Cross-posted from Progress Online:
As a Labour local authority we have long known that we are best placed to deliver the kinds of social justice aims our party stands for. In May we stood on a platform of being fair to all and ambitious for everyone, and we are working every day to help improve the lives of our residents and in doing so reduce inequality.
We are at the very frontline, delivering the services that our residents interact with daily. By definition, we engage with our local communities in a way that central government simply cannot. And perhaps for that reason (according to IPPR research) public trust in local councils ranks twice as high as it does for parliament.
That is why I very much welcome this week’s Local Government Innovation Taskforce report. This is a fantastic milestone in changing the way we think about public service delivery, and I am pleased that our central policymakers are recognising the huge potential of local government and the role of the community.
The three core principles which underpin the report – people power, collaboration and prevention – really chime with what we have been in doing in Lambeth over the last few years, and it is great that the next Labour government would support our vision and help us take this even further.
Harnessing the power of our residents and communities has been absolutely central to our vision in Lambeth. This willingness to hand over real resources and power to our communities means that at a time when our budgets are being slashed by almost 50 per cent, and elsewhere in the country services are being shut down, we are offering our residents a new deal.
We have totally changed the power dynamic with our residents, allowing them to get involved at every step of the way in designing and delivering local services and improving social outcomes for their communities. It is about working together, giving people the tools to deliver projects and services they want and in the way they want.
It is also about changing the way we think. Instead of asking how we make cuts of 50 per cent, we are thinking about how we most meaningfully spend 50 per cent.
And we have removed the silos that would have traditionally been a barrier to that. Instead we have moved to a commissioning approach which allows us to focus on our outcomes rather than outputs. It is about asking ‘Does this service help deliver the core community aims we want it to?’ and then making better use of that evidence to prioritise what we do.
This is what could be happening across the country. A shift in the central-local dynamic, and the way we and the services we either deliver or commission are funded and evaluated would mean we could do more work like this; supporting the community to design and deliver the services they want and need and judging them by the outcomes they have on those communities, not what they do on paper.
In terms of collaboration, as is mentioned in the report, in Lambeth we have already collaborated with other neighbouring boroughs like Southwark and Lewisham to try to provide better jobs and employment support. This collaboration has been a great first step, but with the kinds of powers described in the report – such as being able to run the work programme locally – we could take this a whole stage further and achieve much more for our residents.
We could be more responsive to the specific profile of need in our community – helping us, in sum, to support or deliver interventions that are far more likely to work.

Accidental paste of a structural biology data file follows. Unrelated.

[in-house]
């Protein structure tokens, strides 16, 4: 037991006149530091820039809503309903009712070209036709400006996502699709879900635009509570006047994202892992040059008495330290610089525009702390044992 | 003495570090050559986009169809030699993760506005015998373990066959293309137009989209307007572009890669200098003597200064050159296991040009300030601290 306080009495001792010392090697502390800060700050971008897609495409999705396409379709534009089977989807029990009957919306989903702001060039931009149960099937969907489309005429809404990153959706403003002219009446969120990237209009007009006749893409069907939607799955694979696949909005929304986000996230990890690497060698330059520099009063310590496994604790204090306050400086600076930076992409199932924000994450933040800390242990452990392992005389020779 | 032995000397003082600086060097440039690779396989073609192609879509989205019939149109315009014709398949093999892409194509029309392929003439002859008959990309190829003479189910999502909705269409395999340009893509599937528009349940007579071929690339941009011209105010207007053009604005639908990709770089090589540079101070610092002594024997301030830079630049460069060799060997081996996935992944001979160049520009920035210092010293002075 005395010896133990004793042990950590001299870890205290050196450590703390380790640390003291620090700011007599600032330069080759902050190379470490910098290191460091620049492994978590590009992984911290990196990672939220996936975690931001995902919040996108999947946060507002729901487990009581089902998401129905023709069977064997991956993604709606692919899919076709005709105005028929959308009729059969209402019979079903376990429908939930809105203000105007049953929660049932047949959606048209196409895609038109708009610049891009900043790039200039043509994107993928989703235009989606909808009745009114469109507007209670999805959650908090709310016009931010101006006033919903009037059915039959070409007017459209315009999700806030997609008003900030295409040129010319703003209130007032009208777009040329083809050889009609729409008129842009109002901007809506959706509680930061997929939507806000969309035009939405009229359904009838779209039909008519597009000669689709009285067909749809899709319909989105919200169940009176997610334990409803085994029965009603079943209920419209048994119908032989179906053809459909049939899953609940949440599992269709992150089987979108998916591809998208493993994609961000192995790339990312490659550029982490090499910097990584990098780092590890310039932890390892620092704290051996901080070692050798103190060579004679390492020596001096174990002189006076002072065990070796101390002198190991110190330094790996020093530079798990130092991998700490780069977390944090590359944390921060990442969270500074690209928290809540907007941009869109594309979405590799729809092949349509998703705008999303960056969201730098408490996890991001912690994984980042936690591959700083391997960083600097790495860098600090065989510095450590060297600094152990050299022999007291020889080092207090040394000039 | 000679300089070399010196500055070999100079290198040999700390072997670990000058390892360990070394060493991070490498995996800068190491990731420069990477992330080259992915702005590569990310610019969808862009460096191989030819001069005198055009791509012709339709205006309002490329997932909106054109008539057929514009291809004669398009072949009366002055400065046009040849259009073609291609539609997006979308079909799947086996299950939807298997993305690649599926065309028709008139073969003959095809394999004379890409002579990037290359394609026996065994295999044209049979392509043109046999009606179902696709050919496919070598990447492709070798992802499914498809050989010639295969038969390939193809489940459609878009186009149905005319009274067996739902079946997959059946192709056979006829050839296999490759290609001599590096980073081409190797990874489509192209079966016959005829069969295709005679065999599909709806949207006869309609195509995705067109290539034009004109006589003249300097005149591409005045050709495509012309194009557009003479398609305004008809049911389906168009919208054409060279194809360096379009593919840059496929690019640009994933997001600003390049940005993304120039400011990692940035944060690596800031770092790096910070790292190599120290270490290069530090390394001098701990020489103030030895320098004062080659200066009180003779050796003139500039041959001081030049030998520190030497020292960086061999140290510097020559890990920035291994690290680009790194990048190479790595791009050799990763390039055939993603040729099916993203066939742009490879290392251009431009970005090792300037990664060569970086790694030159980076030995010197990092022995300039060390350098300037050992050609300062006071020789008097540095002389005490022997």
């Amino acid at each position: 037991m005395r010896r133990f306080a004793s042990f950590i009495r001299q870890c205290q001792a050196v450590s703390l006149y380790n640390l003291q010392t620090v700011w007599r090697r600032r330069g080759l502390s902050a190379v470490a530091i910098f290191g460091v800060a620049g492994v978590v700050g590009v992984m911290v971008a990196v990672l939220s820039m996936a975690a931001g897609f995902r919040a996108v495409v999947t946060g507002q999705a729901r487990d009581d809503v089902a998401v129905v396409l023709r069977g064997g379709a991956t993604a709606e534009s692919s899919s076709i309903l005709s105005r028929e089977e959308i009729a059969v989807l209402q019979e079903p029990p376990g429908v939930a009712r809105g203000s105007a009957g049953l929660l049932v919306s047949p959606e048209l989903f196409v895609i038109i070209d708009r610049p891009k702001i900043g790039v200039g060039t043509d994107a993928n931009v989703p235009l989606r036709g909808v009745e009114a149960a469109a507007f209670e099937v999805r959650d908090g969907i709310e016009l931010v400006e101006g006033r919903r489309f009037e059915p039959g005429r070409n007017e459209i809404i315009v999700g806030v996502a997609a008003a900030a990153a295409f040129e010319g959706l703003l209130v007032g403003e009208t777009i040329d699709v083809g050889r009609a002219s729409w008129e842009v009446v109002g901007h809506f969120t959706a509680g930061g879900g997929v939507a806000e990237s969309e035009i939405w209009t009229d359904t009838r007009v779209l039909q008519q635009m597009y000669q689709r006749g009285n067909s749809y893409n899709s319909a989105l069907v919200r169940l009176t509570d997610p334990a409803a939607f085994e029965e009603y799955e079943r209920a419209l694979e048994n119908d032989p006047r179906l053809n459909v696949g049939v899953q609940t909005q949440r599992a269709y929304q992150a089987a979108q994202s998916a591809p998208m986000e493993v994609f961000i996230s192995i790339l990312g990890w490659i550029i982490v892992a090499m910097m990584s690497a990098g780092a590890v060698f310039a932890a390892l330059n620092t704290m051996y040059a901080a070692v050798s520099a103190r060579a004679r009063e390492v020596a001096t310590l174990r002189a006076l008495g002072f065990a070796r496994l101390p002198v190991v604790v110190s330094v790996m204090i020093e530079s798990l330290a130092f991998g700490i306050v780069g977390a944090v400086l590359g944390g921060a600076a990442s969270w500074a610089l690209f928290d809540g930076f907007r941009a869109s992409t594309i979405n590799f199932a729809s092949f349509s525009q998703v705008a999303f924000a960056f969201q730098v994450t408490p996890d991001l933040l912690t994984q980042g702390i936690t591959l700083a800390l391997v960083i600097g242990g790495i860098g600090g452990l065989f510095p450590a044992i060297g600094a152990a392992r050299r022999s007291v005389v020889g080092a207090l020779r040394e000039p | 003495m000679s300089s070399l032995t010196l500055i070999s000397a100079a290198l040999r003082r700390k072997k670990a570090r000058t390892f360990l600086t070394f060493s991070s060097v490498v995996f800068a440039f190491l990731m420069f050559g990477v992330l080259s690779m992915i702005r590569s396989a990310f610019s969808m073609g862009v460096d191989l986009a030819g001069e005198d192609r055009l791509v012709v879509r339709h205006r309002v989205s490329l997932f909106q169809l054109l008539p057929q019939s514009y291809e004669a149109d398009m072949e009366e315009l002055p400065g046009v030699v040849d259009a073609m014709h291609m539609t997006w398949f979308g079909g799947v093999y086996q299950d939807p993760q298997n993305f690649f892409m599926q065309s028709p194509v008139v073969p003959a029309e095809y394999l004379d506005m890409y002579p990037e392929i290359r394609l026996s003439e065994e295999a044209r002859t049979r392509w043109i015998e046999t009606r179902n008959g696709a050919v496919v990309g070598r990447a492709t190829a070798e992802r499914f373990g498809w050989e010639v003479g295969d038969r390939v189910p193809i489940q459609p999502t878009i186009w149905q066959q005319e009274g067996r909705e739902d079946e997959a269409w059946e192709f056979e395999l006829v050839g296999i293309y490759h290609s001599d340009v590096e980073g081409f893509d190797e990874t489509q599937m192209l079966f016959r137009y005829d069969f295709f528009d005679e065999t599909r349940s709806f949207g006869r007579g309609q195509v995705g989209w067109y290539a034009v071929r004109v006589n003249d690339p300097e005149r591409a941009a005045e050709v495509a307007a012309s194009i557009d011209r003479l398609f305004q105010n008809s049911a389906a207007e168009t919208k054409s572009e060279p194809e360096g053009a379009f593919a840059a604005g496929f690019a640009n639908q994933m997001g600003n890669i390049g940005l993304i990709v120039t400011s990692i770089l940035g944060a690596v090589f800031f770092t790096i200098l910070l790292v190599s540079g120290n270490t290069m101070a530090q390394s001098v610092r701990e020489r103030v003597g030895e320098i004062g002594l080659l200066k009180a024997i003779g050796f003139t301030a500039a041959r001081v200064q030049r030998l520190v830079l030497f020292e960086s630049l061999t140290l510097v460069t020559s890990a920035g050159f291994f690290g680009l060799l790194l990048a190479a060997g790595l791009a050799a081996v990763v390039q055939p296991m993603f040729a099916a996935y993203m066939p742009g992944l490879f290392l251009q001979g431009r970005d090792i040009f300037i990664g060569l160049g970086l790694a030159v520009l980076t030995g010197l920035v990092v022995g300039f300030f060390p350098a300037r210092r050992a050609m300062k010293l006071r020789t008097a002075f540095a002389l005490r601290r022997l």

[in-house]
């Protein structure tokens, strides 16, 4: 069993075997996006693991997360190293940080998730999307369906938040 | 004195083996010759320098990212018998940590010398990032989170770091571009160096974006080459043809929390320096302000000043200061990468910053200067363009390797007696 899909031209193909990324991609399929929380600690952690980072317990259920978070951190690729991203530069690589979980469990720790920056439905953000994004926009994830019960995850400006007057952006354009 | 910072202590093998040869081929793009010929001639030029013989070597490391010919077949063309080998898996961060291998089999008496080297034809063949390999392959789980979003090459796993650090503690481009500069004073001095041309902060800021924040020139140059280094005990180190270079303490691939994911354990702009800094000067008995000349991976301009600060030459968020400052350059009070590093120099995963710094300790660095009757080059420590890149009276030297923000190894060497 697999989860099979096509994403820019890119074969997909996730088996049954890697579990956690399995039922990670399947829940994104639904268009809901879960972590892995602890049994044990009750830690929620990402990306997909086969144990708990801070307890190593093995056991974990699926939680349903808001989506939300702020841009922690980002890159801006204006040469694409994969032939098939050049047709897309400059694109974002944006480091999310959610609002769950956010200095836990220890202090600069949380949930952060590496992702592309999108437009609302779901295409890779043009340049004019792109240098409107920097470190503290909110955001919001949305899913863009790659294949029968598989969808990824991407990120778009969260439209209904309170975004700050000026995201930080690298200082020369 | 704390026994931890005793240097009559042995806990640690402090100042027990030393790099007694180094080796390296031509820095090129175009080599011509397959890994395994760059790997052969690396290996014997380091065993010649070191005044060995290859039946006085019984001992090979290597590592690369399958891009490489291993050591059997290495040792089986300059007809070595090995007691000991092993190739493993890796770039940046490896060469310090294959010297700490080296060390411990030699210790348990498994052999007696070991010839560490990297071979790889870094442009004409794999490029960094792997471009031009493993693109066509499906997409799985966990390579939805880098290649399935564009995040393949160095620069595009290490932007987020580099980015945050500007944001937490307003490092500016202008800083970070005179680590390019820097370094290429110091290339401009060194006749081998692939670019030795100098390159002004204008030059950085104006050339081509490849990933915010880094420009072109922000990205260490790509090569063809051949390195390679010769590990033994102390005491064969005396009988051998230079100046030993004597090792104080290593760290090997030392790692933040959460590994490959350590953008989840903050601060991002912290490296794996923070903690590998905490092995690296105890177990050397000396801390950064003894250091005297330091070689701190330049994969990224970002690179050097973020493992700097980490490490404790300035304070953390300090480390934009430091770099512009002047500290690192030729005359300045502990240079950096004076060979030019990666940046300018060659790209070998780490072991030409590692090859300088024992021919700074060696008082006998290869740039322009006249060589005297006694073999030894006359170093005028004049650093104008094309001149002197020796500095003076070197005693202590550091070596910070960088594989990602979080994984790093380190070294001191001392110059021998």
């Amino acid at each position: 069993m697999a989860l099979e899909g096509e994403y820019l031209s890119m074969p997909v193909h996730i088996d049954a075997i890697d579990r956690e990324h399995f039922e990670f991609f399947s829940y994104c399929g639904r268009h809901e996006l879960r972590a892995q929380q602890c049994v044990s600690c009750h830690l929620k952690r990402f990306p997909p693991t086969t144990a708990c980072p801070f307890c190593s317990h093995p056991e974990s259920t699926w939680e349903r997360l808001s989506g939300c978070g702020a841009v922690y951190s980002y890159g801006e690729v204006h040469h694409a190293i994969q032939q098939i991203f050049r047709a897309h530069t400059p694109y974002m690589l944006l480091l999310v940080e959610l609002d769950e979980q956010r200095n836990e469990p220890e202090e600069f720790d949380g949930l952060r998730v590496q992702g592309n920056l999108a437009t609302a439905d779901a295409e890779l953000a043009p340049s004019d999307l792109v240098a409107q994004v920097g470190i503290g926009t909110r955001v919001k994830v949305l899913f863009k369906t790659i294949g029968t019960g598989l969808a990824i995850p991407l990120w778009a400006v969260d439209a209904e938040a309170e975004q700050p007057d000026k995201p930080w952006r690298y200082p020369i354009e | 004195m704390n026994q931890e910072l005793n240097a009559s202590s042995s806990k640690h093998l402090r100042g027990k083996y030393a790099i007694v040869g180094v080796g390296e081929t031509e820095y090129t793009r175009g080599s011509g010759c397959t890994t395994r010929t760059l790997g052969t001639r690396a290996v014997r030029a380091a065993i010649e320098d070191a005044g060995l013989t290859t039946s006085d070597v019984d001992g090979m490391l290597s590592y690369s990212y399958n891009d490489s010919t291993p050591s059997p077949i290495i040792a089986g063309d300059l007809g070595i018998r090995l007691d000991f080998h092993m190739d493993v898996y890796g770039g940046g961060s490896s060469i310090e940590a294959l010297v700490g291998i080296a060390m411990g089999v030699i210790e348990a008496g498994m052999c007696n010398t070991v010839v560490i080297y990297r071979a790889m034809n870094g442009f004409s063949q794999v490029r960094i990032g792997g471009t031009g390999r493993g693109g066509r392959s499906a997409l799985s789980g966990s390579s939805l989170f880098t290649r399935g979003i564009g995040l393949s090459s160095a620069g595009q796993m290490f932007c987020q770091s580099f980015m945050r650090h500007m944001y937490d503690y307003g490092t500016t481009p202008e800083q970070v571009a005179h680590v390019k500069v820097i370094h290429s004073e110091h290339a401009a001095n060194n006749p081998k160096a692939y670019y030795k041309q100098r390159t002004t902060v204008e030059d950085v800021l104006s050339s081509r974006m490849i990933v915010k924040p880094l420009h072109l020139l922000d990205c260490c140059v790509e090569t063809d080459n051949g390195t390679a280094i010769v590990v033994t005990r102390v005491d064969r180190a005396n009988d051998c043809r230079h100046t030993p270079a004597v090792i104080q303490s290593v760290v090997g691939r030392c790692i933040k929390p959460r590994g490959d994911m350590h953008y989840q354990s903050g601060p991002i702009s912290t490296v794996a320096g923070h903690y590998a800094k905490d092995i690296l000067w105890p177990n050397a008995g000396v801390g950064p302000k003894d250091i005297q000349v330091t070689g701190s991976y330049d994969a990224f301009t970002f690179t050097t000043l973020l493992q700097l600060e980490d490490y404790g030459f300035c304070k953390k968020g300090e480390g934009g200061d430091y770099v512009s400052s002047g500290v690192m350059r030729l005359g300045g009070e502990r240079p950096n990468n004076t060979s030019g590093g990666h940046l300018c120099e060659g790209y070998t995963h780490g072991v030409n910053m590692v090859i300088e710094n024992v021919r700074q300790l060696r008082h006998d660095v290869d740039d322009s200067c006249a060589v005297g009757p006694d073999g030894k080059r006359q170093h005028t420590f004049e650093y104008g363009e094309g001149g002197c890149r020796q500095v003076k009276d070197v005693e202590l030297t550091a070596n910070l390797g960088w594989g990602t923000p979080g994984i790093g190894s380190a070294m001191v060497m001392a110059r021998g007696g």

Furthermore, the work we are embarking on with Southwark through our childcare commission chaired by Tessa Jowell would be well supported by the vision articulated in this report.
We want to work together as inner-London boroughs to explore how we can make childcare more accessible and affordable to the parents in our boroughs. As the authors of this report are well aware, lack of childcare is a huge barrier to meaningful employment for many people, and adds a great burden to the everyday cost of living for many families.
We want to tackle this, and with the kinds of powers to act as a childcare broker this report advocates, we would have much more of a fighting chance of doing so.
On prevention, this has already been high on our agenda for some time. It has had to be. As this report agrees, we cannot afford to ignore the root cause of social problems in our communities. And early intervention negates the need for more expensive interventions later on. It is that simple.
Our work on this has really begun to speed up. We recently won a £38m grant from the Big Lottery Fund to support the Lambeth Early Action Partnership, which aims to help over 10,000 children over its 10-year lifespan, by using evidence-based interventions with measurable gauges on outcomes to help improve the early communication, development and nutrition of children and babies in Lambeth.
The steps this report advocates would support projects like this, and in turn restore some clarity to early years provision. Labour made great gains with the Sure Start agenda, but it has been woefully derailed under the coalition government since 2010.
We badly need to get it back on track, and local governments can only do so much to intervene without central will – or more importantly, genuine devolution of powers and funding to do it ourselves.
Many of us in Labour local government are already doing what we can to empower our communities and achieve the kind of social justice outcomes this report advocates – but even when we know we are best placed to deliver this agenda, we often find ourselves stymied by a lack of powers or the ability to manage our own financial arrangements.
If this report become a reality we could go a long way to changing that. I feel excited by this vision as articulated by Labour and I strongly hope we can make it happen.